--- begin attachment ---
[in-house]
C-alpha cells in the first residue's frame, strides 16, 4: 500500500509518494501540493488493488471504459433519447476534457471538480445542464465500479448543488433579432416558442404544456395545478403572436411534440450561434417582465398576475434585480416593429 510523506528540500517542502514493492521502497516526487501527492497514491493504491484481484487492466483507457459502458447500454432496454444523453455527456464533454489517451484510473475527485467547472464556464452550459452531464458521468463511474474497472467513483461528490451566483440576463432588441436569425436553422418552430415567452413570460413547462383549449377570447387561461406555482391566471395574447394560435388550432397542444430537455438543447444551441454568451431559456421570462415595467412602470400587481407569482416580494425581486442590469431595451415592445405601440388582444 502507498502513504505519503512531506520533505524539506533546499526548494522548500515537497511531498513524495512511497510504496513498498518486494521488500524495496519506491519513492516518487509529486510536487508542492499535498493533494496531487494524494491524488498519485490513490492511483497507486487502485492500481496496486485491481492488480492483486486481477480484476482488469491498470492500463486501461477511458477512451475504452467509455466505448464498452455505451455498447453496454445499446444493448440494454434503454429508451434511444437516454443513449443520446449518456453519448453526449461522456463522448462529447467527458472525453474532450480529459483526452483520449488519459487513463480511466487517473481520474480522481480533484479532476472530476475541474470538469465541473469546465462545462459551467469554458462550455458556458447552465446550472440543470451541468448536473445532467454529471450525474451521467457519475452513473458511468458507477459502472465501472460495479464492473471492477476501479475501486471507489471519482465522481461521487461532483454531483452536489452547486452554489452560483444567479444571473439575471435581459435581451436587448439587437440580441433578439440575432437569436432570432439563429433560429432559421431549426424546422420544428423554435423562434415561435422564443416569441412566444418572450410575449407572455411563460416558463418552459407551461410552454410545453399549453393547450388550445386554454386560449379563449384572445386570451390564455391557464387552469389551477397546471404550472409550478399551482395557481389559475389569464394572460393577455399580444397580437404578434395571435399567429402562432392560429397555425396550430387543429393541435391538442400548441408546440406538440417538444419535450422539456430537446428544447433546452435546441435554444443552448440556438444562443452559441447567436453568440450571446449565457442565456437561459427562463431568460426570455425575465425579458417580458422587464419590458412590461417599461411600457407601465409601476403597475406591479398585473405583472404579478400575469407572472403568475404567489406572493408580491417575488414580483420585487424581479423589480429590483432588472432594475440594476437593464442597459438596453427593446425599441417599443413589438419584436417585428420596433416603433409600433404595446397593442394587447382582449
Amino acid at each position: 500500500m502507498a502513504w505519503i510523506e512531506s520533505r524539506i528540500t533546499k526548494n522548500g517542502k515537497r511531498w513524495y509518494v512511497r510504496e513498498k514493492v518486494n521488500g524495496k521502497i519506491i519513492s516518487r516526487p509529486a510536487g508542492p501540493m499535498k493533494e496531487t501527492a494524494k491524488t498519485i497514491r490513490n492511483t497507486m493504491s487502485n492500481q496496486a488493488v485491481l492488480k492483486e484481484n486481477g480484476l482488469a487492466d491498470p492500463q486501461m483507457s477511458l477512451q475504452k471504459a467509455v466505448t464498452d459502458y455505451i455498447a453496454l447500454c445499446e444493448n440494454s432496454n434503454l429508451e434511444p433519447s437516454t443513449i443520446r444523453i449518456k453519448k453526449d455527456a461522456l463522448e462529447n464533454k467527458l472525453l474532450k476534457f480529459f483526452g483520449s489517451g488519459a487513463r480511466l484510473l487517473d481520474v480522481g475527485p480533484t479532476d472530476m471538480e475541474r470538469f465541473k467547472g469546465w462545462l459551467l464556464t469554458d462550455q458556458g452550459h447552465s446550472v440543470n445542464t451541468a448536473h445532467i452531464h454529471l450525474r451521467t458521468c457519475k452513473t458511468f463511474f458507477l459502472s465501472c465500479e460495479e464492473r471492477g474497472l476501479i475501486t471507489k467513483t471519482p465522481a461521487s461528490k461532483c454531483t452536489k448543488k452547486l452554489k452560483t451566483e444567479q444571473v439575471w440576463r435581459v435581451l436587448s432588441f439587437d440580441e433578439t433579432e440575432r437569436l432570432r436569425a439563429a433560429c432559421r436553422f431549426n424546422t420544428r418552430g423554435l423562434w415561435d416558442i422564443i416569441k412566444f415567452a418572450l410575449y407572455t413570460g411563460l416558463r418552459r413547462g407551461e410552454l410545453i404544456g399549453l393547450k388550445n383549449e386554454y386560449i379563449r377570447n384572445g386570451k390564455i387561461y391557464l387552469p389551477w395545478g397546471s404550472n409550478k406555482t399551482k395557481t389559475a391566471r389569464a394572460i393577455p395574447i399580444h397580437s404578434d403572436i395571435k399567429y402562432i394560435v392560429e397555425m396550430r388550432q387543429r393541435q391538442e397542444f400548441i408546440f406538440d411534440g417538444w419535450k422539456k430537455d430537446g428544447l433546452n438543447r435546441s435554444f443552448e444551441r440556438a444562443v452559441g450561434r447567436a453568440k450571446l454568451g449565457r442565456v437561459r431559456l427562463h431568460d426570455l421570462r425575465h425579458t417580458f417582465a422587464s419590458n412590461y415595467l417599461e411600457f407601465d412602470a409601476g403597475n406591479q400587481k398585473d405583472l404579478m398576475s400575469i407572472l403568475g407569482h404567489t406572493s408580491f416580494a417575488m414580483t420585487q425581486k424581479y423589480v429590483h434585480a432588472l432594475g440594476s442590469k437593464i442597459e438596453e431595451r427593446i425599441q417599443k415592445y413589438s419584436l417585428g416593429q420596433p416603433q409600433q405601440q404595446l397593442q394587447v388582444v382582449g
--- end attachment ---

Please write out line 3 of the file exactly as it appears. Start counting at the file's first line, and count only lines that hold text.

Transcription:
Amino acid at each position: 500500500m502507498a502513504w505519503i510523506e512531506s520533505r524539506i528540500t533546499k526548494n522548500g517542502k515537497r511531498w513524495y509518494v512511497r510504496e513498498k514493492v518486494n521488500g524495496k521502497i519506491i519513492s516518487r516526487p509529486a510536487g508542492p501540493m499535498k493533494e496531487t501527492a494524494k491524488t498519485i497514491r490513490n492511483t497507486m493504491s487502485n492500481q496496486a488493488v485491481l492488480k492483486e484481484n486481477g480484476l482488469a487492466d491498470p492500463q486501461m483507457s477511458l477512451q475504452k471504459a467509455v466505448t464498452d459502458y455505451i455498447a453496454l447500454c445499446e444493448n440494454s432496454n434503454l429508451e434511444p433519447s437516454t443513449i443520446r444523453i449518456k453519448k453526449d455527456a461522456l463522448e462529447n464533454k467527458l472525453l474532450k476534457f480529459f483526452g483520449s489517451g488519459a487513463r480511466l484510473l487517473d481520474v480522481g475527485p480533484t479532476d472530476m471538480e475541474r470538469f465541473k467547472g469546465w462545462l459551467l464556464t469554458d462550455q458556458g452550459h447552465s446550472v440543470n445542464t451541468a448536473h445532467i452531464h454529471l450525474r451521467t458521468c457519475k452513473t458511468f463511474f458507477l459502472s465501472c465500479e460495479e464492473r471492477g474497472l476501479i475501486t471507489k467513483t471519482p465522481a461521487s461528490k461532483c454531483t452536489k448543488k452547486l452554489k452560483t451566483e444567479q444571473v439575471w440576463r435581459v435581451l436587448s432588441f439587437d440580441e433578439t433579432e440575432r437569436l432570432r436569425a439563429a433560429c432559421r436553422f431549426n424546422t420544428r418552430g423554435l423562434w415561435d416558442i422564443i416569441k412566444f415567452a418572450l410575449y407572455t413570460g411563460l416558463r418552459r413547462g407551461e410552454l410545453i404544456g399549453l393547450k388550445n383549449e386554454y386560449i379563449r377570447n384572445g386570451k390564455i387561461y391557464l387552469p389551477w395545478g397546471s404550472n409550478k406555482t399551482k395557481t389559475a391566471r389569464a394572460i393577455p395574447i399580444h397580437s404578434d403572436i395571435k399567429y402562432i394560435v392560429e397555425m396550430r388550432q387543429r393541435q391538442e397542444f400548441i408546440f406538440d411534440g417538444w419535450k422539456k430537455d430537446g428544447l433546452n438543447r435546441s435554444f443552448e444551441r440556438a444562443v452559441g450561434r447567436a453568440k450571446l454568451g449565457r442565456v437561459r431559456l427562463h431568460d426570455l421570462r425575465h425579458t417580458f417582465a422587464s419590458n412590461y415595467l417599461e411600457f407601465d412602470a409601476g403597475n406591479q400587481k398585473d405583472l404579478m398576475s400575469i407572472l403568475g407569482h404567489t406572493s408580491f416580494a417575488m414580483t420585487q425581486k424581479y423589480v429590483h434585480a432588472l432594475g440594476s442590469k437593464i442597459e438596453e431595451r427593446i425599441q417599443k415592445y413589438s419584436l417585428g416593429q420596433p416603433q409600433q405601440q404595446l397593442q394587447v388582444v382582449g